How bipolar disorder drives people to riskier gamblesPublished On: Wed, Jul 9th, 2014 | Neurobiology | By BioNews
Areas of the brain involved in pursuing and relishing rewarding experiences are more strongly activated in people with bipolar disorder – guiding them towards riskier gambles and away from safer ones, says a study.
The findings may help to design, evaluate and monitor therapies for bipolar disorder.
Patients with bipolar disorder experience episodes of depression and mania (periods of intense excitement and irritability, often leading to very risky behaviour) which occur unpredictably.
“The greater buzz that people with bipolar disorder get from reward is a double-edged sword,” said professor Wael El-Deredy from The University of Manchester in Britain.
On the one hand, it helps people strive towards their goals and ambitions which may contribute to the success enjoyed by many people with this diagnosis.
However, it comes at a cost: these same people may be swayed more by immediate rewards when making decisions and less by the long-term consequences of these actions, El-Deredy added.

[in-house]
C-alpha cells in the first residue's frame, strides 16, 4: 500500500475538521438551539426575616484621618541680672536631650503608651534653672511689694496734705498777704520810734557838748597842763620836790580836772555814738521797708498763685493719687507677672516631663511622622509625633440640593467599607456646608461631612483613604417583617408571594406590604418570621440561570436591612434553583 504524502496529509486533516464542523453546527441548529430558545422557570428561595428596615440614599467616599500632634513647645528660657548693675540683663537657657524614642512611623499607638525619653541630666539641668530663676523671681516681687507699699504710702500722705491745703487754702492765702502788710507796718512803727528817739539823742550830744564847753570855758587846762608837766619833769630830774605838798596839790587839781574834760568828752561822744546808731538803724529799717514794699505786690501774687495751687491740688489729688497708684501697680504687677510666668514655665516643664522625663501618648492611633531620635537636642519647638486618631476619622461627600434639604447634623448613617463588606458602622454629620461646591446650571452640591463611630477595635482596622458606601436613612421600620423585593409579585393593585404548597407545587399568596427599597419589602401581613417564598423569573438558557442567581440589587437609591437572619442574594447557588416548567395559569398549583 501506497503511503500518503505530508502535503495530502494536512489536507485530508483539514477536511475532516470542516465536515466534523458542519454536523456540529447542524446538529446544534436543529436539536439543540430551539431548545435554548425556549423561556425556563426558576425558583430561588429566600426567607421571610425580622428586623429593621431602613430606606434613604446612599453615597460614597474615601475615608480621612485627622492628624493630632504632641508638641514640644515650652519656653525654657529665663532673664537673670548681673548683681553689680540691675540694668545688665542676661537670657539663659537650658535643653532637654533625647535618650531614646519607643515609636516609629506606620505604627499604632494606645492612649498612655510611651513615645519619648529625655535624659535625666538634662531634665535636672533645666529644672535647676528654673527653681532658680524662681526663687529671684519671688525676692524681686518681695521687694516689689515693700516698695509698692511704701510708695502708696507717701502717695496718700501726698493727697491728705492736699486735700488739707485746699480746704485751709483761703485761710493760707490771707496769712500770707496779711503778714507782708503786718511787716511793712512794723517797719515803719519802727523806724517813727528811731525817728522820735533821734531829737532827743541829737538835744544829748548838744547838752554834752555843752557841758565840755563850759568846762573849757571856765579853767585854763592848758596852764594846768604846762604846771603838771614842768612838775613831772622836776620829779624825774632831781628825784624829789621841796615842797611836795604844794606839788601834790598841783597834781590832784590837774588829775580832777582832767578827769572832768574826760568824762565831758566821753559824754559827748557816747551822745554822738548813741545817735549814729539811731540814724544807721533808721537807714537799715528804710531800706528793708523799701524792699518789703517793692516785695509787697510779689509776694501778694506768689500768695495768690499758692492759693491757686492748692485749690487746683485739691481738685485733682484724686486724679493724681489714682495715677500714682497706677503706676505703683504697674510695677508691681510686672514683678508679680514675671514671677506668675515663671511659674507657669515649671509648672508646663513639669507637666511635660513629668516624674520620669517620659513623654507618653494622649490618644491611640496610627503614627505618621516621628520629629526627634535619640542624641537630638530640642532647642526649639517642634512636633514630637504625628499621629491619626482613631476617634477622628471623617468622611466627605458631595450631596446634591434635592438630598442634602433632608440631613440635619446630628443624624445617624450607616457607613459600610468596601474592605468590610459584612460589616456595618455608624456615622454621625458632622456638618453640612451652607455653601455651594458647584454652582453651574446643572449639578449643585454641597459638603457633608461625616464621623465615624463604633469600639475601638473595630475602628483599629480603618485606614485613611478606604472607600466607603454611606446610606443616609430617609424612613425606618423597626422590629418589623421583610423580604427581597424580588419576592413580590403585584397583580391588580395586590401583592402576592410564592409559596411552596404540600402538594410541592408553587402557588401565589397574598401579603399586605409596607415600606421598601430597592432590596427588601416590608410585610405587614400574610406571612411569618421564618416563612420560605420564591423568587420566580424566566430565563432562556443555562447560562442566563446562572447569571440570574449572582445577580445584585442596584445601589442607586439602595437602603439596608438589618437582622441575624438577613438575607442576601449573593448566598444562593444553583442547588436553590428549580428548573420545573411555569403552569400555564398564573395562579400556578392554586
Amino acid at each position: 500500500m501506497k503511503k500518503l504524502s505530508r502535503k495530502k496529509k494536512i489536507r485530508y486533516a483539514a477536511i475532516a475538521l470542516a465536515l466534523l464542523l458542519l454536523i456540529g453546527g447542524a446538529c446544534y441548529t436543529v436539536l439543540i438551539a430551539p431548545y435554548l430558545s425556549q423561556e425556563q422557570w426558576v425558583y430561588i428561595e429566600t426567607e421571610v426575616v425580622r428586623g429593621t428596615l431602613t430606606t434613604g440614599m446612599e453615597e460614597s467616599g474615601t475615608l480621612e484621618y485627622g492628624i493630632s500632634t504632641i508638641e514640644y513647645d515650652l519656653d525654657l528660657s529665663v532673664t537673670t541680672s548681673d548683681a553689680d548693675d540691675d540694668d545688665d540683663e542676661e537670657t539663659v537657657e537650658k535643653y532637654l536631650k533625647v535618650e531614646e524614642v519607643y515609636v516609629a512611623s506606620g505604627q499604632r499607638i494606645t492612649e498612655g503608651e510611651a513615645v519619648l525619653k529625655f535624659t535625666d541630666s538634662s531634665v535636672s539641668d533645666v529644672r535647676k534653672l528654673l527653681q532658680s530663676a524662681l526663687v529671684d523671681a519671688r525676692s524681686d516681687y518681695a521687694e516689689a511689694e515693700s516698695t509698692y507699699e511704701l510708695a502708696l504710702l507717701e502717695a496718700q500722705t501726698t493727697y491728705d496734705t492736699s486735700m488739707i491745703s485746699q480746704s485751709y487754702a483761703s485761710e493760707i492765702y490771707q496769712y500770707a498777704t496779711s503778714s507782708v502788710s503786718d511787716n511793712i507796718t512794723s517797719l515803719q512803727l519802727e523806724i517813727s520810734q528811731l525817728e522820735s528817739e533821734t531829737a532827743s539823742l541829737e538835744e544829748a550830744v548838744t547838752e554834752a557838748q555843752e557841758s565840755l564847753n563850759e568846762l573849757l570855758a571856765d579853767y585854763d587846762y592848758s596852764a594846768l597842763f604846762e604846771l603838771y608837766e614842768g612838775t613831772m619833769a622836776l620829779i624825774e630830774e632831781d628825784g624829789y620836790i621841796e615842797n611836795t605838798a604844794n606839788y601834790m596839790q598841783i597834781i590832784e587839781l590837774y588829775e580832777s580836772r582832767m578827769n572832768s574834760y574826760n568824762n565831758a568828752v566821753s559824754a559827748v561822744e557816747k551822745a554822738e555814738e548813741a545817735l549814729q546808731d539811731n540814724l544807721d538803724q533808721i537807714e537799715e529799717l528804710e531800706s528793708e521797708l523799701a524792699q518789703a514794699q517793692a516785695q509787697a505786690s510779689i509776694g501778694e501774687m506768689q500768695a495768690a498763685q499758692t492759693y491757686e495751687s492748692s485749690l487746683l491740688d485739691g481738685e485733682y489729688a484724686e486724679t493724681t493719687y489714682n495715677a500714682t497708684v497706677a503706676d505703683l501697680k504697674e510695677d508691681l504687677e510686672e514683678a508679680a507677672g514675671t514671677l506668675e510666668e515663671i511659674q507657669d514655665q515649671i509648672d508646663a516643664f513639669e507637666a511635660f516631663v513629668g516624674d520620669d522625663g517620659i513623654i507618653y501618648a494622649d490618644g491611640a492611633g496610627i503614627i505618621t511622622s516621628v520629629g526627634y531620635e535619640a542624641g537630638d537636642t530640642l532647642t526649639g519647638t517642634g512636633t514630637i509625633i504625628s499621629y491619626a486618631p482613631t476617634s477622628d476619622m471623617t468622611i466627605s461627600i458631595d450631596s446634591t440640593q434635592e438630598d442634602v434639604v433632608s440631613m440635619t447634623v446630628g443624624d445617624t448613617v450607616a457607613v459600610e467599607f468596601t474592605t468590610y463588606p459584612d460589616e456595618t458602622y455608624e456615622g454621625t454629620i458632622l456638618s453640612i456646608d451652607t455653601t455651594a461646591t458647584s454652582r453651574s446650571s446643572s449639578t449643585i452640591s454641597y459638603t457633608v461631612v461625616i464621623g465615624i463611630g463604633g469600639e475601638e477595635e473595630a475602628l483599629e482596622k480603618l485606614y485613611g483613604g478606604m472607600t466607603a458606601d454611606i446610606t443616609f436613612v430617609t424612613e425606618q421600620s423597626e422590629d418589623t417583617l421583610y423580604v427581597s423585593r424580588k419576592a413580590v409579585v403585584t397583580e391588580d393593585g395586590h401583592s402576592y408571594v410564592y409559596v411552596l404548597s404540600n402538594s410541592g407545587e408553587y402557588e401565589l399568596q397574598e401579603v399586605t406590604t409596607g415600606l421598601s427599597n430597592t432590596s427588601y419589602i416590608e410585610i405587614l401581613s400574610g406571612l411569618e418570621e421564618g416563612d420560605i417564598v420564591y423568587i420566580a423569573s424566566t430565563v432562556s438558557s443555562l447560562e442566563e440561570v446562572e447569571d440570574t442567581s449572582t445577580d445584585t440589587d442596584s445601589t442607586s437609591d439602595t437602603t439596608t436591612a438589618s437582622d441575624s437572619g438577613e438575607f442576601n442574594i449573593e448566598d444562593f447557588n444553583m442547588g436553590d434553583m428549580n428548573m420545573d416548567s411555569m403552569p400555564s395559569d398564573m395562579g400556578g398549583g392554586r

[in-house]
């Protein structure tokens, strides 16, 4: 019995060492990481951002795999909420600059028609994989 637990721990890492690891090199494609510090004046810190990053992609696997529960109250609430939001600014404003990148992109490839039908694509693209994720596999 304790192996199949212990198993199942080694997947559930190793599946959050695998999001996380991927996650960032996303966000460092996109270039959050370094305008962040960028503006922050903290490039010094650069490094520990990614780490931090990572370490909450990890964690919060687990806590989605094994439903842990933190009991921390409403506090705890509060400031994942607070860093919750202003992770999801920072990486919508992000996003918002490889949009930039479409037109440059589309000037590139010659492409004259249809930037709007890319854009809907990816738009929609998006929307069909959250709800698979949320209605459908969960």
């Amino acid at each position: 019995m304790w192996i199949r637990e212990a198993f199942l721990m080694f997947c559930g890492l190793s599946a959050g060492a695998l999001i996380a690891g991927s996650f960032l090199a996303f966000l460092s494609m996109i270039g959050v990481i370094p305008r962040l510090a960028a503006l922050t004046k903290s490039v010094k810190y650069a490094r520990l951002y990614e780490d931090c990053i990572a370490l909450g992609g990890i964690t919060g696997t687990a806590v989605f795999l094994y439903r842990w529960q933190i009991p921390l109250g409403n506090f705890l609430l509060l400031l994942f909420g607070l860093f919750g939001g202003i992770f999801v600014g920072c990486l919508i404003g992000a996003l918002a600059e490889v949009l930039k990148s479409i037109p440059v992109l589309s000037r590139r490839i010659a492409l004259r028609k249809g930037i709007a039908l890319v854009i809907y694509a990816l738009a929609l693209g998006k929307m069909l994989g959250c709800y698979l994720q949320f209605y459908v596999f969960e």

For the study, researchers invited participants to play a game of roulette in which they made safe or risky gambles. The researchers measured their brain activity throughout using functional magnetic resonance imaging.
Their findings revealed a dominance of the brain’s “pleasure centre” which drives us to seek out and pursue rewards, responding to them automatically – before conscious awareness kicks in.
This brain area, called the nucleus accumbens, was more strongly activated in people with bipolar disorder compared to a healthy control group.
Another key difference arose in the pre-frontal cortex, a recently evolved area of the brain which is associated with conscious thought.
The study appeared in the journal Brain.